Stephanie Arkright with the Campbell River SPCA (left) congratulates Nikki Watts (right) after she was awarded Hero of the Year at Thursday’s Local Hero Awards. Arkright was also a nominee in the category – the final one of the night – and it was Watts’ second nomination of the evening. Photo by Mike Davies/Campbell River Mirror

Watts is Campbell River’s Hero of the Year

Miller recognized for bravery at Local Hero Awards

They come from all walks of life, and they help their community in countless ways. They are Campbell River’s Local Heroes, or at least the first installment.

On Thursday, inside Fire Hall No. 1, the community honoured some of its best and brightest in a dozen categories during the inaugural Local Hero Awards, sponsored by the Mirror and Marine Harvest. Each of the award categories had its own sponsor.

The fire hall was decked out, as at least 150 finalists, guests, sponsors and other dignitaries were on hand.

“We have come together to celebrate and recognize remarkable people, individuals whose selfless and courageous acts of service have made this community such a vibrant place to live and work,” Mirror publisher Artur Ciastkowski said to begin the event. “This is an opportunity for us to recognize your achievements and let your share your powerful stories.”

The climax of the evening came with the announcement of Hero of the Year, in which animal advocate Nikki Watts took top honours, for her efforts, which started during a period after the SPCA closed five years ago and before it re-opened, with efforts such as Lost and Found Animals and the Campbell River Partners for Animal Welfare Society.

“I kind of fell into this, but I really love it a lot,” she said.

Watts’s award followed the Courage and Bravery category for which Gerry Miller received top honours and a standing ovation.

He had been walking his dog in January in the Stories Creek area following after heavy rains when creeks and rivers were swelling. He heard a girl screaming and ran to the creek where she was clinging to a tree. She had already lost her friend and the friend’s dad. He jumped into the water and pulled her out to safety.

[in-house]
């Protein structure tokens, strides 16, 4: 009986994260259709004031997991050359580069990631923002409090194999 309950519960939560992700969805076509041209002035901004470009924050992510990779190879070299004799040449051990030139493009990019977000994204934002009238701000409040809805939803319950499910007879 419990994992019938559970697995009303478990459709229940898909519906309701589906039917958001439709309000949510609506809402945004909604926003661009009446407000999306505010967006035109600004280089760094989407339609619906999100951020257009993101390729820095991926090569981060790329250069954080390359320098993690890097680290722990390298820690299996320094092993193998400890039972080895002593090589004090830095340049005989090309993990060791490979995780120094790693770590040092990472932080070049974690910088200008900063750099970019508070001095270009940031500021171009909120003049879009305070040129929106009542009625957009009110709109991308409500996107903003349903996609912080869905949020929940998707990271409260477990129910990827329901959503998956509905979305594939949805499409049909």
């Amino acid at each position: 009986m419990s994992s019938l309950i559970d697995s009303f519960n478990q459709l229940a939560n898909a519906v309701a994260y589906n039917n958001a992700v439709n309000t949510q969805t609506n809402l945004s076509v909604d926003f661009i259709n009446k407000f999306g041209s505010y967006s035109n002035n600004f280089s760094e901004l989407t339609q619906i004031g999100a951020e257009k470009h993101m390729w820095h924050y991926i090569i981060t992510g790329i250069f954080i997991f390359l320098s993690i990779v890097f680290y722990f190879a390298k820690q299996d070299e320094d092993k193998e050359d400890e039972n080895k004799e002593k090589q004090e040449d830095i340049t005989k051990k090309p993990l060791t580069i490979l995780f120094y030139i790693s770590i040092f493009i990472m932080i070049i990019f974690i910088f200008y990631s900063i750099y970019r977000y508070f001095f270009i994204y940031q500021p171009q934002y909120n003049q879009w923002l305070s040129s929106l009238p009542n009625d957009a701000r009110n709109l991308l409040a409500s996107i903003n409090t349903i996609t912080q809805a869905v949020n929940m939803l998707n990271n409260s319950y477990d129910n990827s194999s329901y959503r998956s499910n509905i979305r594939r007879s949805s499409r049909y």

After receiving the award on Thursday, Miller spoke of the incident, saying, “This has really changed my life, and sent me in a new direction in life, a good one.”

He was nominated by Shana Braden, who lost her husband and daughter in the incident. She had known him before, running into him while dog-walking, and remembers him as shy and inward. She praised the first responders too for their efforts at the scene, but for her, seeing Miller’s confidence and connections to the community grow these past few months has helped with her own grieving process.

“Gerry saved a child’s life and the experience changed him. It gave him purpose, and it gave him self-confidence,” she told the Mirror. “It’s been very rewarding for me to see something so positive come out of something so tragic.”

Others taking top honours Thursday were: John Jepson (Coach); Carol Chapman (Community Volunteer); Karen Lutz (Community Builder); Chuck DeSorcy (Educator); Alex Witcombe (Arts Advocate); Sandra Milligan (Environmental Leadership); Krisandra Rufus (Diversity and Inclusion); Sydney Boyle (Youth Volunteer); Mary Lazarski (Seniors’ Champion); and the Coast Guard team of Dennis Kolk, Paul Nestman, Phil Hawkins and Huw Davies (Emergency Services). Those receiving top honours were given a whale sculpture created by artist Pavel Barta.

Thursday night’s event was the culmination of many months of planning and represented the efforts of many. Members of the community submitted nominations, and from these, the shortlist was developed. The Mirror will publish a special section in the Friday, June 8 edition, with profiles of the finalists.

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